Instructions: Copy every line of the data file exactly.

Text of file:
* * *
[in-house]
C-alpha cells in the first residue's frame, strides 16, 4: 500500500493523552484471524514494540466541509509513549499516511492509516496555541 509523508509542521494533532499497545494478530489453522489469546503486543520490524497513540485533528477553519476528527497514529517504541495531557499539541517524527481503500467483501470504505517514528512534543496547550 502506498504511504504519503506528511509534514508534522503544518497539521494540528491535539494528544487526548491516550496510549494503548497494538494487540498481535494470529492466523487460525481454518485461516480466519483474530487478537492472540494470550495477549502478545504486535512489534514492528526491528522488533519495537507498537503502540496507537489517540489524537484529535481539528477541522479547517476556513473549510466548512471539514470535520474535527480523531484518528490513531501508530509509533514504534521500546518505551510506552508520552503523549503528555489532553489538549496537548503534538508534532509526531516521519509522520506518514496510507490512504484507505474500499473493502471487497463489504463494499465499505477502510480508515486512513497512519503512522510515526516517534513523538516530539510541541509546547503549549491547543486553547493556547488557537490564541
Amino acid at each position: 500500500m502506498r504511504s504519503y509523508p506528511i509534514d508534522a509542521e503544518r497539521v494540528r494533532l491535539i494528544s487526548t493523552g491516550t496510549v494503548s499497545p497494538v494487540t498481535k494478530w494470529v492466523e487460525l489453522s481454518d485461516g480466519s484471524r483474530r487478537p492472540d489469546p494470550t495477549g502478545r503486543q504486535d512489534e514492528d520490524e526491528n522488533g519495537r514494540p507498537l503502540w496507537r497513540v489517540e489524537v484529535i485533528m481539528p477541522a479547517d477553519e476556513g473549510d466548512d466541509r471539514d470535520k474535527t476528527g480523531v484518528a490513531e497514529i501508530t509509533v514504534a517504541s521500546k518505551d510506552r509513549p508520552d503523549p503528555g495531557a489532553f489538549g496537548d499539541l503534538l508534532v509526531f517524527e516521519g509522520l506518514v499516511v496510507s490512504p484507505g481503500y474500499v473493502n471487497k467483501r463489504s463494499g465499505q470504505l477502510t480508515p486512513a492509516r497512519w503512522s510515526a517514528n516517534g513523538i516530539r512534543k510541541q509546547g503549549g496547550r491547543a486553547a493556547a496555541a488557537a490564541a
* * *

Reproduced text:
[in-house]
C-alpha cells in the first residue's frame, strides 16, 4: 500500500493523552484471524514494540466541509509513549499516511492509516496555541 509523508509542521494533532499497545494478530489453522489469546503486543520490524497513540485533528477553519476528527497514529517504541495531557499539541517524527481503500467483501470504505517514528512534543496547550 502506498504511504504519503506528511509534514508534522503544518497539521494540528491535539494528544487526548491516550496510549494503548497494538494487540498481535494470529492466523487460525481454518485461516480466519483474530487478537492472540494470550495477549502478545504486535512489534514492528526491528522488533519495537507498537503502540496507537489517540489524537484529535481539528477541522479547517476556513473549510466548512471539514470535520474535527480523531484518528490513531501508530509509533514504534521500546518505551510506552508520552503523549503528555489532553489538549496537548503534538508534532509526531516521519509522520506518514496510507490512504484507505474500499473493502471487497463489504463494499465499505477502510480508515486512513497512519503512522510515526516517534513523538516530539510541541509546547503549549491547543486553547493556547488557537490564541
Amino acid at each position: 500500500m502506498r504511504s504519503y509523508p506528511i509534514d508534522a509542521e503544518r497539521v494540528r494533532l491535539i494528544s487526548t493523552g491516550t496510549v494503548s499497545p497494538v494487540t498481535k494478530w494470529v492466523e487460525l489453522s481454518d485461516g480466519s484471524r483474530r487478537p492472540d489469546p494470550t495477549g502478545r503486543q504486535d512489534e514492528d520490524e526491528n522488533g519495537r514494540p507498537l503502540w496507537r497513540v489517540e489524537v484529535i485533528m481539528p477541522a479547517d477553519e476556513g473549510d466548512d466541509r471539514d470535520k474535527t476528527g480523531v484518528a490513531e497514529i501508530t509509533v514504534a517504541s521500546k518505551d510506552r509513549p508520552d503523549p503528555g495531557a489532553f489538549g496537548d499539541l503534538l508534532v509526531f517524527e516521519g509522520l506518514v499516511v496510507s490512504p484507505g481503500y474500499v473493502n471487497k467483501r463489504s463494499g465499505q470504505l477502510t480508515p486512513a492509516r497512519w503512522s510515526a517514528n516517534g513523538i516530539r512534543k510541541q509546547g503549549g496547550r491547543a486553547a493556547a496555541a488557537a490564541a